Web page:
The Trump administration has evidence that China has committed “genocide and crimes against humanity” by repressing Uyghur Muslims in its Xinjiang region, US Secretary of State Mike Pompeo said on 19 January, in an awkward blow to Beijing a day before President-elect Joe Biden is set to take office.
Pompeo said he made the determination, certain to further strain already frayed ties between the world’s top economies, “after careful examination of the available facts,” accusing the Communist Party of China of crimes against humanity targeting the Uyghurs and other Muslim minorities since at least March 2017.
“I believe this genocide is ongoing, and that we are witnessing the systematic attempt to destroy Uyghurs by the Chinese party-state,” Pompeo said in a statement.
China has been widely condemned for its glorified concentration camps in Xinjiang, which it describes as “vocational training centres” to stamp out extremism. It denies accusations of abuse.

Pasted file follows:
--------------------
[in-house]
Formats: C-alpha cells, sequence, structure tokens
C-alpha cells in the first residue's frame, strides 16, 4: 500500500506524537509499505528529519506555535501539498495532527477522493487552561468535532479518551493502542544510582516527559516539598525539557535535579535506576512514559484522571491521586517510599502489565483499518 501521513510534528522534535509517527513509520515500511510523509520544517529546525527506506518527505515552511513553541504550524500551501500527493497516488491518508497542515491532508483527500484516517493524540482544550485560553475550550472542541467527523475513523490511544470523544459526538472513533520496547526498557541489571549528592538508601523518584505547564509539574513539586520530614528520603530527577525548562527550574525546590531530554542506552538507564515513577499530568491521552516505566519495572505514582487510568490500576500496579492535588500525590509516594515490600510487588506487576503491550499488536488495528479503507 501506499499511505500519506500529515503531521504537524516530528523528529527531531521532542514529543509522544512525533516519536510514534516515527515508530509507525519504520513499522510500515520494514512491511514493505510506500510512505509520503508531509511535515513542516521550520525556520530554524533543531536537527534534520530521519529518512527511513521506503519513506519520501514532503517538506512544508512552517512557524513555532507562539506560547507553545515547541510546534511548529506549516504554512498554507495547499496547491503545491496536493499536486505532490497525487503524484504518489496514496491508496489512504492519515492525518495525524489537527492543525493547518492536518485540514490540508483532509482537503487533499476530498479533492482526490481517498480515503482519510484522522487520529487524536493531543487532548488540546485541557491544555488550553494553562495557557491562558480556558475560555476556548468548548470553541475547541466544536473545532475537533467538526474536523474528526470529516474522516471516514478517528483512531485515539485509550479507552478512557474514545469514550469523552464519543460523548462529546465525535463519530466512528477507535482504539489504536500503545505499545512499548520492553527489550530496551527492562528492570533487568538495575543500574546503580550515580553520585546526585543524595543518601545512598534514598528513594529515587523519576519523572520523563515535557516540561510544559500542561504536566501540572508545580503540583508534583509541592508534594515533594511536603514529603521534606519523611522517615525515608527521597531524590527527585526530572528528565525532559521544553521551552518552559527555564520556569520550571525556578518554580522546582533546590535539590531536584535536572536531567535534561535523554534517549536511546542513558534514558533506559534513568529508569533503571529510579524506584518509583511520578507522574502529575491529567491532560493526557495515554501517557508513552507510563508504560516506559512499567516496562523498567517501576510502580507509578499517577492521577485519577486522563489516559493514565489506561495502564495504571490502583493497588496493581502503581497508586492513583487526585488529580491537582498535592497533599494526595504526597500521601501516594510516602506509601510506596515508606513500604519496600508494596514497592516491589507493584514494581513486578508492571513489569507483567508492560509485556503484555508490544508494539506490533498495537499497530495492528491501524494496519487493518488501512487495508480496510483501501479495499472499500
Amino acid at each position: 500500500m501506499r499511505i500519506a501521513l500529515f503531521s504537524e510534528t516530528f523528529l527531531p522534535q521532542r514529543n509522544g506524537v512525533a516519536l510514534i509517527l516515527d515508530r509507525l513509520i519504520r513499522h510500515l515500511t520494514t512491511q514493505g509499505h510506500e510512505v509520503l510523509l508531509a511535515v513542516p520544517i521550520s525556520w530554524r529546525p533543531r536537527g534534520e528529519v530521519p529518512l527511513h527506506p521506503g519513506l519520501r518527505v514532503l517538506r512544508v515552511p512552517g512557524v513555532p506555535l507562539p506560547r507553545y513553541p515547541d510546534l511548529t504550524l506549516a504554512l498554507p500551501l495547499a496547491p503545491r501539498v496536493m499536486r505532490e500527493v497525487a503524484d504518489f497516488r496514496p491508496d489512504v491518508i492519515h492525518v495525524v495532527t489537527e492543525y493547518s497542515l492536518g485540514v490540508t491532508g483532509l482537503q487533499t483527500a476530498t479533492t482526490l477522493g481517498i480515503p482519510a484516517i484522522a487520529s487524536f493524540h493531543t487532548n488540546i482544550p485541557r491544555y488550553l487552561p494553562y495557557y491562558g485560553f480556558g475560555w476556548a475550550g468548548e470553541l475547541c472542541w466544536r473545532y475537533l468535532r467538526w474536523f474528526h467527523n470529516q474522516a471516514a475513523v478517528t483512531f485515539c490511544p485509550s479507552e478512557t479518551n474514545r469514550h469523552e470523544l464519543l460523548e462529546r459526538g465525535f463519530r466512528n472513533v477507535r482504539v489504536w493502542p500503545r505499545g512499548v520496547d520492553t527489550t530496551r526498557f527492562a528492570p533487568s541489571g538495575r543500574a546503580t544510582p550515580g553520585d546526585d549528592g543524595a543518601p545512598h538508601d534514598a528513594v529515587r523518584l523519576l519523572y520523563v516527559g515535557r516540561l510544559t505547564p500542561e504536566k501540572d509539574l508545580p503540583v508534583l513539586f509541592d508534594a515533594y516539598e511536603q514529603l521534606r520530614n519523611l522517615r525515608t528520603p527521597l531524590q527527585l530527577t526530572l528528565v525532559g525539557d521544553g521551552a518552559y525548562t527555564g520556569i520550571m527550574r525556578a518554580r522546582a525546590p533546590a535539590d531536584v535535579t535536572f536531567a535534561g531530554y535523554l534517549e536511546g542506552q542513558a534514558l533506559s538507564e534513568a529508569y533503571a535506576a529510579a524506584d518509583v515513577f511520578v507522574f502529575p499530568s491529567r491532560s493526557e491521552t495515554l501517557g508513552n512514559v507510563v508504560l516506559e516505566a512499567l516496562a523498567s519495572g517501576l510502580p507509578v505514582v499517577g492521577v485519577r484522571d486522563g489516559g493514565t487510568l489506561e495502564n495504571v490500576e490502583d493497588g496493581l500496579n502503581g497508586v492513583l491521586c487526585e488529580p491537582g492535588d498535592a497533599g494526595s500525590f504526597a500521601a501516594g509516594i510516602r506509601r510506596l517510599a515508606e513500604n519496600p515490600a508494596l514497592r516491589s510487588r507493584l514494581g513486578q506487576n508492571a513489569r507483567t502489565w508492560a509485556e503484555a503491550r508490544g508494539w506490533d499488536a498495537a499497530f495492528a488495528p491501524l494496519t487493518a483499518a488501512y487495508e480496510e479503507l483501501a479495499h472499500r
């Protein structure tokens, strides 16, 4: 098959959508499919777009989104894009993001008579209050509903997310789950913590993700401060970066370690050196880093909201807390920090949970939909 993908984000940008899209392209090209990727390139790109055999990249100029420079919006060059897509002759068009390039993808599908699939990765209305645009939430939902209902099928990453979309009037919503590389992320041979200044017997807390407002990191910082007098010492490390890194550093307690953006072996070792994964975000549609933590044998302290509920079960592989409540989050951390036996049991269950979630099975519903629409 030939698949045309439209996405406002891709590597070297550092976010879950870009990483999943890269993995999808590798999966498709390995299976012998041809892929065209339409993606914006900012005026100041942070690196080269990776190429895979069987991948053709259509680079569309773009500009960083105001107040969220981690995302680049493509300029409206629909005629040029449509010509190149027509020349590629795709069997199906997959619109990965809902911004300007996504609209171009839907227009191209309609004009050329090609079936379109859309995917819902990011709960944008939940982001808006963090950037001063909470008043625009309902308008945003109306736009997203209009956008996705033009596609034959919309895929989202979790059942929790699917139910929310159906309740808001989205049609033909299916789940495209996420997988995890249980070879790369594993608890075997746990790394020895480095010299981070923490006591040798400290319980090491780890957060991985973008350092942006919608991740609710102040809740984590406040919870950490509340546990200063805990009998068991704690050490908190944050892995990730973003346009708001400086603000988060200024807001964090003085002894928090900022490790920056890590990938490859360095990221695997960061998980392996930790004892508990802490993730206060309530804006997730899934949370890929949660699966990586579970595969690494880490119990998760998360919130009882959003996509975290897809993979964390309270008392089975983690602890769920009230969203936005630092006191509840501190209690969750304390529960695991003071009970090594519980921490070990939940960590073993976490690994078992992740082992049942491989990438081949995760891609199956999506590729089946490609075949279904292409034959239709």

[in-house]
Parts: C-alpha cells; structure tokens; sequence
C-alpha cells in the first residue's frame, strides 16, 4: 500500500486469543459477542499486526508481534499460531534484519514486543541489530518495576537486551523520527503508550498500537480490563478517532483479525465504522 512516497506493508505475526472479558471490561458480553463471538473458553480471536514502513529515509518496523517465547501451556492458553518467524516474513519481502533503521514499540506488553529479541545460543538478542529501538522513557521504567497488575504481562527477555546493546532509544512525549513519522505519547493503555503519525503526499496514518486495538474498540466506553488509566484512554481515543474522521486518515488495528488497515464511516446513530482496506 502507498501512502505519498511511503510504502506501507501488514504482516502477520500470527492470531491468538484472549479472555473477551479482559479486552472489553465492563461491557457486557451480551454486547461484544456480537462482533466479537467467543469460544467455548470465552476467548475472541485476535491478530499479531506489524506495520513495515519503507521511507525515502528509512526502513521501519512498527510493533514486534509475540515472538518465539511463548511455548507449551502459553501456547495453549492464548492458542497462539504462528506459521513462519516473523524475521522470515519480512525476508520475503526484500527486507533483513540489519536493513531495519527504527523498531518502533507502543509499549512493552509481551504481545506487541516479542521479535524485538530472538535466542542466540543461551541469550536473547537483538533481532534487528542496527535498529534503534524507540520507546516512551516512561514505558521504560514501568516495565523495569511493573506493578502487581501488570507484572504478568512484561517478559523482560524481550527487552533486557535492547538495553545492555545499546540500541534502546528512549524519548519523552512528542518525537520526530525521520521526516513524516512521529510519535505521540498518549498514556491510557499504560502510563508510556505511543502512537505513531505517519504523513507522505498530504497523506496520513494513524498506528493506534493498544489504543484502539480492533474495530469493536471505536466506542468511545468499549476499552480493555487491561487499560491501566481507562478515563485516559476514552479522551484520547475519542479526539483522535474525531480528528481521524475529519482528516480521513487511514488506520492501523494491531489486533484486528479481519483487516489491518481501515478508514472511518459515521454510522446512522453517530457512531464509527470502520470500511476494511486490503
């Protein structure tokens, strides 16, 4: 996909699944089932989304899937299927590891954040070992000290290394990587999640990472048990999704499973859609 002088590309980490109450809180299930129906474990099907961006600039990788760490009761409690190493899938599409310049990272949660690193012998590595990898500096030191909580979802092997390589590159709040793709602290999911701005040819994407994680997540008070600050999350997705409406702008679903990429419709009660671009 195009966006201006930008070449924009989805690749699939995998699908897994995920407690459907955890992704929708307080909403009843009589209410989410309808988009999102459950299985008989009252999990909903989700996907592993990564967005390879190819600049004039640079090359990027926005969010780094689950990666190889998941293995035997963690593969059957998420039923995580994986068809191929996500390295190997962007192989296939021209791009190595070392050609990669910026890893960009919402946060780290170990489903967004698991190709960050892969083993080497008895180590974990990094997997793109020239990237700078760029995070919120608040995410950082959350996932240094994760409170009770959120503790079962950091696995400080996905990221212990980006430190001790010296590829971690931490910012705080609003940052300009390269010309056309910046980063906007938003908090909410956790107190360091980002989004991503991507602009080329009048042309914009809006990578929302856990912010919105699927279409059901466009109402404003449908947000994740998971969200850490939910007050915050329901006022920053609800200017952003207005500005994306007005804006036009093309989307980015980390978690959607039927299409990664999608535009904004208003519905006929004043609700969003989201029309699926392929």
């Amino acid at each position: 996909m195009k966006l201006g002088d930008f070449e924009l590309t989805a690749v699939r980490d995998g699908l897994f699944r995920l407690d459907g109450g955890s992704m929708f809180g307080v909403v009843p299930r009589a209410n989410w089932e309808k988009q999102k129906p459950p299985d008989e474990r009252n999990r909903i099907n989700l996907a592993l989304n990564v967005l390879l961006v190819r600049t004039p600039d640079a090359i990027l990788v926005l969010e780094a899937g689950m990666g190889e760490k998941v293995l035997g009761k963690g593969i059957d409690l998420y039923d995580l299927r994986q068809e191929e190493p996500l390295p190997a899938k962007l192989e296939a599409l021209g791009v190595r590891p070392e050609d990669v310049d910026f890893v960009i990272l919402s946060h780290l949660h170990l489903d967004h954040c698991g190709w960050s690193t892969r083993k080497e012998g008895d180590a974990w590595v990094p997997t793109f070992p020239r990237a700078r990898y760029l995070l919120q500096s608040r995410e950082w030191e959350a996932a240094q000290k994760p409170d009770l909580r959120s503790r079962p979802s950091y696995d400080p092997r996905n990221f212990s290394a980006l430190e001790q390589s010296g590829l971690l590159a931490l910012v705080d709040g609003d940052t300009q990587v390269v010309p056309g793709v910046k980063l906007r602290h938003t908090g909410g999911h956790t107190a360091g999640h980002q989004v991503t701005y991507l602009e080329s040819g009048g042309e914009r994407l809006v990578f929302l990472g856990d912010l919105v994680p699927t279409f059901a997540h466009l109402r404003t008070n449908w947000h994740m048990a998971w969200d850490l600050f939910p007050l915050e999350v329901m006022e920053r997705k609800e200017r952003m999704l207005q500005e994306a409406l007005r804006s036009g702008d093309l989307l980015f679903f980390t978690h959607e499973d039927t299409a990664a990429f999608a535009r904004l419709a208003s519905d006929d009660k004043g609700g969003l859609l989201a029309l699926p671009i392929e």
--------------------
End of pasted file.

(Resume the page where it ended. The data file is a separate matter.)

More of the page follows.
The rare American determination follows intensive internal debate after the US Congress passed legislation on 27 December requiring the US administration to determine within 90 days whether China had committed crimes against humanity or genocide.
Biden’s nominee for secretary of state, Antony Blinken, told the Senate Foreign Relations Committee during a confirmation hearing on 19 January he agreed with the genocide declaration.
He said the United States should not be importing any products made with forced labour from Xinjiang, adding: “We need to make sure that we’re also not exporting technologies and tools that could be used to further their repression.”
China’s embassy in Washington said in a statement: “The so-called ‘genocide’ in Xinjiang is simply a lie. It is a farce used to discredit China.” It rejected the US declaration as a “gross interference in China’s internal affairs.”
US-China ties plummeted to their lowest level in decades during the past four years of Republican President Donald Trump administration. The genocide declaration will ensure a particularly difficult start to the Biden administration’s relationship with Beijing, as the US foreign policy is known to be consistent, marking no abrupt changes in the country’s approach to other nations when the American regime changes.